Michael Charles Ward, Plaintiff-appellee, v. Dennis Dyke; Fred Christians; Robert J. Mayer; Sherryburt, Defendants-appellants,dan Bolden; Donald Houseworth; Robert Brown, Jr.; Davidhaskell, Warden, Defendants, 58 F.3d 271 (1995)Annotate this Case
Submitted Sept. 30, 1994.Decided June 29, 1995
Michael Charles Ward, Lapeer, MI, pro se.
Linda M. Olivieri, Office of the Atty. Gen., Corrections Div., Lansing, MI, for defendants-appellants.
Before: KENNEDY and SUHRHEINRICH, Circuit Judges; CHURCHILL, District Judge.*
SUHRHEINRICH, Circuit Judge.
Defendants Dennis Dyke, Fred Christians, Robert Mayer and Sherry Burt appeal the denial of qualified immunity in this Sec. 1983 action brought by plaintiff Michael Ward, a state prisoner. Plaintiff Michael Ward's ("Ward") suit stems from his transfer from Ionia Temporary Facility ("ITF") to the Chippewa Temporary Facility ("URF"). Ward alleges that he was transferred because he exercised his First Amendment right to seek redress of grievances. The district court denied defendants' motion for summary judgment based on qualified immunity. Because we find that Ward has failed to identify a violation of his constitutional rights, we REVERSE the decision below.
Ward began serving a life sentence on April 13, 1990. His first placement was at ITF, a level II facility located in the lower peninsula of Michigan. Ward began filing his grievances on May 3, 1990. In September 1990, roughly five months after being placed at ITF, defendant Burt, who was the warden at ITF at the time, sought approval with defendant Classification Director Dyke to transfer Ward to another level II custody facility. Dyke approved the transfer and Ward was transported to URF, a level II facility in the Upper Peninsula of Michigan. Defendant Mayer is currently the acting warden of ITF. Defendant Christians is the resident unit manager of ITF.
Defendants maintain that the decision to transfer was based on valid penological concerns: Ward's adjustment problems at ITF and the need to provide the staff with a respite. Defendants emphasize that within a five-month period, Ward received two major misconduct tickets (and was found guilty on both) and had changed housing units twice at his own request. Additionally, the ITF staff was under considerable stress because of Ward's overly litigious behavior; from May 3, 1990 to September 24, 1990, Ward filed 67 Step I grievances and 48 Step II grievances. He also filed several lawsuits against ITF staff during this period. Defendant Dyke contends, therefore, that the transfer was approved to give Ward a fresh start, and to give the staff relief from dealing with his demands. By contrast, Ward argues that the transfer was in retaliation for his frequent use of the grievance system and/or his use of the courts and to dissuade him from voicing his complaints in the future.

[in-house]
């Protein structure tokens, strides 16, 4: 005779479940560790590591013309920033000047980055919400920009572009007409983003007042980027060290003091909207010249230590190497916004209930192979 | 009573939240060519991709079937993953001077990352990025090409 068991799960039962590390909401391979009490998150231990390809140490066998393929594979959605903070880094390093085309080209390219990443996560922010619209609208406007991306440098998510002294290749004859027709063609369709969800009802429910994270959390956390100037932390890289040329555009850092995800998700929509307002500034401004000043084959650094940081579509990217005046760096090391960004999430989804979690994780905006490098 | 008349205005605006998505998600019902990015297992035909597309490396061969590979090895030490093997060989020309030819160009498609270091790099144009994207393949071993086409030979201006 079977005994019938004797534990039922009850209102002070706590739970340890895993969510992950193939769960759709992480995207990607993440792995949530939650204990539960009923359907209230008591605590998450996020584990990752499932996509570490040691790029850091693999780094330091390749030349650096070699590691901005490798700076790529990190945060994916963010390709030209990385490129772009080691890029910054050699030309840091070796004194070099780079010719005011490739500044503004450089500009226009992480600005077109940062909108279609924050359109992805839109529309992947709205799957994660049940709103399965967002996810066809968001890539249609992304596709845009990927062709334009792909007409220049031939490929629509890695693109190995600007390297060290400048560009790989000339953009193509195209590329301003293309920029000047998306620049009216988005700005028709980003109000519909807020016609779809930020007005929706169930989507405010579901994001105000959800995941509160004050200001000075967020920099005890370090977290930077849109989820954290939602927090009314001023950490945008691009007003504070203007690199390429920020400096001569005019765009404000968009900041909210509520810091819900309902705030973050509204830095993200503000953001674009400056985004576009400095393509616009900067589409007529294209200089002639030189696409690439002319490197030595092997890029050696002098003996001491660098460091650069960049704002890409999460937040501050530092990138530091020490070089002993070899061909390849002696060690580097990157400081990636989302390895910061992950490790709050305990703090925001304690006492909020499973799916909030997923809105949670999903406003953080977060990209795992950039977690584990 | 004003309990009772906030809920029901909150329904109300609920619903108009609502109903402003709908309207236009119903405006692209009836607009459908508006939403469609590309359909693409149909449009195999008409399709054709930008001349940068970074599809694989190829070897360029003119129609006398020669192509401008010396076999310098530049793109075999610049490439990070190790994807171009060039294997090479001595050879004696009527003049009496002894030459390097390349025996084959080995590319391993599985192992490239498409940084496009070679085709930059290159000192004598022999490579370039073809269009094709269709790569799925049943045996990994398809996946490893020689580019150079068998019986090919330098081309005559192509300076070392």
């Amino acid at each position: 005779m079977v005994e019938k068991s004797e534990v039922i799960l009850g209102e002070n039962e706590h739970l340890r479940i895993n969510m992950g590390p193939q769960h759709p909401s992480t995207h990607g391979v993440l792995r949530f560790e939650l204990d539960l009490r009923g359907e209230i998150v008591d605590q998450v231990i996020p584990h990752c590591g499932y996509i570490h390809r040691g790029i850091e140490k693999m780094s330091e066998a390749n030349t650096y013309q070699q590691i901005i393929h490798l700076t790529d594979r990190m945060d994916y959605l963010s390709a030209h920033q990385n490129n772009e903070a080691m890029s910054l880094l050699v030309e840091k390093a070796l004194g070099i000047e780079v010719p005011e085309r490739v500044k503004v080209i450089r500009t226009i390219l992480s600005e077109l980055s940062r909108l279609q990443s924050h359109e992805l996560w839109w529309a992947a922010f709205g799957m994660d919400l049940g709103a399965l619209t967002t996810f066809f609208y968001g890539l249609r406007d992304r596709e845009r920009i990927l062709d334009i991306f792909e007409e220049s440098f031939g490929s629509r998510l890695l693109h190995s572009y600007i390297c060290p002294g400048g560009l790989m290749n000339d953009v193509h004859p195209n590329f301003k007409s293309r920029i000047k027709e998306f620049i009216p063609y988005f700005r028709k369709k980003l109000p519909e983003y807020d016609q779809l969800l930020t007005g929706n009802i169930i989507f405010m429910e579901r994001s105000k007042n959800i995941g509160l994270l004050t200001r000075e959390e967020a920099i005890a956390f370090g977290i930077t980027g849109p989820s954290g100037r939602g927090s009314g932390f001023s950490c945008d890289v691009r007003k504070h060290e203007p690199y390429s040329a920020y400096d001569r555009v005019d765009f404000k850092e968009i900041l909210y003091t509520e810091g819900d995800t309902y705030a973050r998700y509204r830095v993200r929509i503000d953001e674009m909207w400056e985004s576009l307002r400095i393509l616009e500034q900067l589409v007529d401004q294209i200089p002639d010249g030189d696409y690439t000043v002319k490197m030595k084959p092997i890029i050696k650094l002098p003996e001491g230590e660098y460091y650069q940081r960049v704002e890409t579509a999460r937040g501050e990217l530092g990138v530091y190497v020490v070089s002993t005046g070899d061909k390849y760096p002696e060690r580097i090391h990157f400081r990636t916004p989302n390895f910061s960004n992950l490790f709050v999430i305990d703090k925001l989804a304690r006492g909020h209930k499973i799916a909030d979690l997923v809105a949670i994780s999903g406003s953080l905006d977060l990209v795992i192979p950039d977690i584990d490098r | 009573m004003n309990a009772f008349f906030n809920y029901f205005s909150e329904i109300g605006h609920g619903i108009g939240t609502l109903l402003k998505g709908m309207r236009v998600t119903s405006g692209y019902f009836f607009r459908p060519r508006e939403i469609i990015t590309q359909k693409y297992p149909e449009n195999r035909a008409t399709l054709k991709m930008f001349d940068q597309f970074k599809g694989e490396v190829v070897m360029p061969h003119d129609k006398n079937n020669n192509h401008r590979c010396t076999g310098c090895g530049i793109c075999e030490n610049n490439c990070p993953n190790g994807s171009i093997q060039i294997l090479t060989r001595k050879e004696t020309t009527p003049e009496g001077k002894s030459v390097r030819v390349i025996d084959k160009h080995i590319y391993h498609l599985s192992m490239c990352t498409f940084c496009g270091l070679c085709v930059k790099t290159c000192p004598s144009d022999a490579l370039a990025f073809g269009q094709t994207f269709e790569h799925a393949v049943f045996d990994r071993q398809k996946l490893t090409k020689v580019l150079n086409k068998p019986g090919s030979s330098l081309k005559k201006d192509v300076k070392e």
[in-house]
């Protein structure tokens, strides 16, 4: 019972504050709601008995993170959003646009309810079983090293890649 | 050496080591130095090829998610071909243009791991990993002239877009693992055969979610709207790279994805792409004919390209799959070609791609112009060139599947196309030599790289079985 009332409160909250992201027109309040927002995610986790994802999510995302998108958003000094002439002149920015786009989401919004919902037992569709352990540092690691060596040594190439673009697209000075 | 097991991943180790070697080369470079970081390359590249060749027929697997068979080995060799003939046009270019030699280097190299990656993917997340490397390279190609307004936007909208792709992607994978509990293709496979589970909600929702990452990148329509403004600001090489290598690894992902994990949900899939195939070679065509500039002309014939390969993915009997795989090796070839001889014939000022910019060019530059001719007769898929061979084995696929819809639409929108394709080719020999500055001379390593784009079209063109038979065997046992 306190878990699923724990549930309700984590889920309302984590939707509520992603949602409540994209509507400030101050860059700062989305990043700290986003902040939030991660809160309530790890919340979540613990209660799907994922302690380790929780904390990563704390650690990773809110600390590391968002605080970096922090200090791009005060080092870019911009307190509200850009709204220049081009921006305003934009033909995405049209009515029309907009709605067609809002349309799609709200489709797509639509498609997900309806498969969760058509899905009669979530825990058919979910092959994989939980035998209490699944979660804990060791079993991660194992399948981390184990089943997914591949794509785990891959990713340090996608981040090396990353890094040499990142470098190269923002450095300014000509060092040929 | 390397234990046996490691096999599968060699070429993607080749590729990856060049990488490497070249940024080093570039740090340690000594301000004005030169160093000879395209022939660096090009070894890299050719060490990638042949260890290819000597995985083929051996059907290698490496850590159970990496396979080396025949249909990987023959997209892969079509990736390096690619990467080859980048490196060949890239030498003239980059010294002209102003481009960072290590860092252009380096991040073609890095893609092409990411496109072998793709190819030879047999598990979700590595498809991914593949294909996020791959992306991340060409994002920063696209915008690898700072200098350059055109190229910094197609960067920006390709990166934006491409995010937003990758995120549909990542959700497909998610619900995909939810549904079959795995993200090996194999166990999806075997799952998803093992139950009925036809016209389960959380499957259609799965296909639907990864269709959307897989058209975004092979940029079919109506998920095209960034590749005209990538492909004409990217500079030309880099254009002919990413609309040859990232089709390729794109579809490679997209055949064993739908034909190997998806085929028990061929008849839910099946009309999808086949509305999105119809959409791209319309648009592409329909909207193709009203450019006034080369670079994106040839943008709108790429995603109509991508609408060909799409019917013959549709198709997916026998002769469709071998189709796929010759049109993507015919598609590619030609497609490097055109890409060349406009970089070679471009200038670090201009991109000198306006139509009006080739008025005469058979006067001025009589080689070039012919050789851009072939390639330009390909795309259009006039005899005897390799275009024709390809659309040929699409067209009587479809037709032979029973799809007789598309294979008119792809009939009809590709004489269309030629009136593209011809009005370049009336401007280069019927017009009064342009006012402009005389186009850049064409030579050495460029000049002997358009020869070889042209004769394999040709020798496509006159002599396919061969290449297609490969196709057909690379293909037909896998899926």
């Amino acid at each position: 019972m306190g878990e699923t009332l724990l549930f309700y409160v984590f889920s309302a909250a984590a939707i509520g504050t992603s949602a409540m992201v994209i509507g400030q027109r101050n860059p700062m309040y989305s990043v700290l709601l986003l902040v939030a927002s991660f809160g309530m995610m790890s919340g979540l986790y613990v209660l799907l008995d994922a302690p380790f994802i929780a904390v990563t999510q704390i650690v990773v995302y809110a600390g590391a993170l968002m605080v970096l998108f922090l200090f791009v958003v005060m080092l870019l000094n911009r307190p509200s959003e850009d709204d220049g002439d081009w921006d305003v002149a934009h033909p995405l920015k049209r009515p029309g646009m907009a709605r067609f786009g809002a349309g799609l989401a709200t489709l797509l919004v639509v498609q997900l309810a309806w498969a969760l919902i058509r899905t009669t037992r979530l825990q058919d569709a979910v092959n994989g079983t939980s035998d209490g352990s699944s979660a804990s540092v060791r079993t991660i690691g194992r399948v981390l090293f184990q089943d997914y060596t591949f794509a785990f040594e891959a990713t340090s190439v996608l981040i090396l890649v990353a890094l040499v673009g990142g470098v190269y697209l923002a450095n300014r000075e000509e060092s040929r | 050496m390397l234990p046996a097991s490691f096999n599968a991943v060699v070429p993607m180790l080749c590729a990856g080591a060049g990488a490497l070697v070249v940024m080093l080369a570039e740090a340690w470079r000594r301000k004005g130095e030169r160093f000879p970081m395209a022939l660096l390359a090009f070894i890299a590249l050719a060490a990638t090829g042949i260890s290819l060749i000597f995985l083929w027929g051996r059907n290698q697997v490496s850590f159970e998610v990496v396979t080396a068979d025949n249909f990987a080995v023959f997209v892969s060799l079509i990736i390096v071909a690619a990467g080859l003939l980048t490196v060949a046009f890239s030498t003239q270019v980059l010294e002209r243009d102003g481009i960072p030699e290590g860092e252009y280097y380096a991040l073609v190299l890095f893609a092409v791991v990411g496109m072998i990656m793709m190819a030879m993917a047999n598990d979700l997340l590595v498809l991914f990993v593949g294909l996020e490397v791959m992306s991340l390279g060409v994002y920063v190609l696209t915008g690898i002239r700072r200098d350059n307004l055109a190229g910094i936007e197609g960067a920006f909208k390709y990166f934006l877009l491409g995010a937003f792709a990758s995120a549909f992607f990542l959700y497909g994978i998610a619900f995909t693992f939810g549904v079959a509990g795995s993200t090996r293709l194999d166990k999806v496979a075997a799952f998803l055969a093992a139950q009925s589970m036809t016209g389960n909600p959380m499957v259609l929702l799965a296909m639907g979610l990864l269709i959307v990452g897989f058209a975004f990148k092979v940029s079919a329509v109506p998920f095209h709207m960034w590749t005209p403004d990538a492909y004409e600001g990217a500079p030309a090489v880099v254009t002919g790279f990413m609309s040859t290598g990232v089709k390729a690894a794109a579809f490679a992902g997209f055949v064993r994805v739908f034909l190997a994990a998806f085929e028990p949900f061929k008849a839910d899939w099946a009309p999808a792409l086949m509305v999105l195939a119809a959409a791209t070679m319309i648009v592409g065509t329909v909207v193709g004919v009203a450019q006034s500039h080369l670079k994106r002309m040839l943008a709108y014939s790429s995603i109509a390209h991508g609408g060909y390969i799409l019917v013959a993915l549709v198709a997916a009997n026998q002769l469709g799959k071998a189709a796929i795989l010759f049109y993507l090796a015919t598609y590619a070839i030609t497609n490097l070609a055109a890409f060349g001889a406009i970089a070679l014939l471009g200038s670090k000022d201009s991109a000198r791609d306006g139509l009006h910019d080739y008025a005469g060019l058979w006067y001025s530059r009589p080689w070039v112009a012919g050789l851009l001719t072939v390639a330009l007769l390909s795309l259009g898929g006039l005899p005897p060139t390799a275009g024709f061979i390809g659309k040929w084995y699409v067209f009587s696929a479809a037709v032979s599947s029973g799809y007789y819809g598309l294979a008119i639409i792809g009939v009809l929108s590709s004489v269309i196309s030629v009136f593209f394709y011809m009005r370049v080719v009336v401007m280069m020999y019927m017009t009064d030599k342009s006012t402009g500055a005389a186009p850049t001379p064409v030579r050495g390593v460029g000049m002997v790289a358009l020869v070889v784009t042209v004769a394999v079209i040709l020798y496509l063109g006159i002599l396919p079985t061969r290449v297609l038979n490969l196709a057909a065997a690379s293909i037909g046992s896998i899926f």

Ward sued under 42 U.S.C. Sec. 1983, alleging violations of his First Amendment rights and conspiracy to violate those rights.1 Defendants moved for summary judgment, claiming that they were entitled to qualified immunity. The district court referred the motion to a magistrate judge.
The magistrate judge concluded that defendants were not entitled to qualified immunity. The magistrate judge found that defendants arranged the transfer to deter Ward's litigious behavior, knowing that Ward would perceive the transfer as a punitive message. The magistrate judge also found that the lateral transfer to another level II facility violated Ward's clearly established right to be free of retaliation or reprisal for exercising his First Amendment right to seek redress of grievances. The magistrate judge further concluded that a question of material fact remained as to whether defendants acted in good faith in transferring Ward. The district court adopted the magistrate judge's findings and denied defendants' request for qualified immunity.
Ward moves to dismiss this appeal on jurisdictional grounds. In general, a denial of a motion for summary judgment is not appealable. Denial of summary judgment on the basis of qualified immunity is, however, appealable immediately as a final judgment under the collateral order doctrine. Mitchell v. Forsyth, 472 U.S. 511, 530, 105 S.Ct. 2806, 2817, 86 L.Ed.2d 411 (1985)(citing 28 U.S.C. Sec. 1291); Rodgers v. Jabe, 43 F.3d 1082, 1085 (6th Cir.1995). Because defendants' motion for summary judgment, based on qualified immunity, was denied, their interlocutory appeal is properly before this court.
Ward also seeks to invoke this court's jurisdiction on issues other than qualified immunity, i.e., the district court's denial of his motion for partial summary judgment with respect to liability. We are without jurisdiction to entertain these issues. Mitchell, 472 U.S. at 524-25, 528, 105 S.Ct. at 2814-15, 28 U.S.C. Sec. 1291.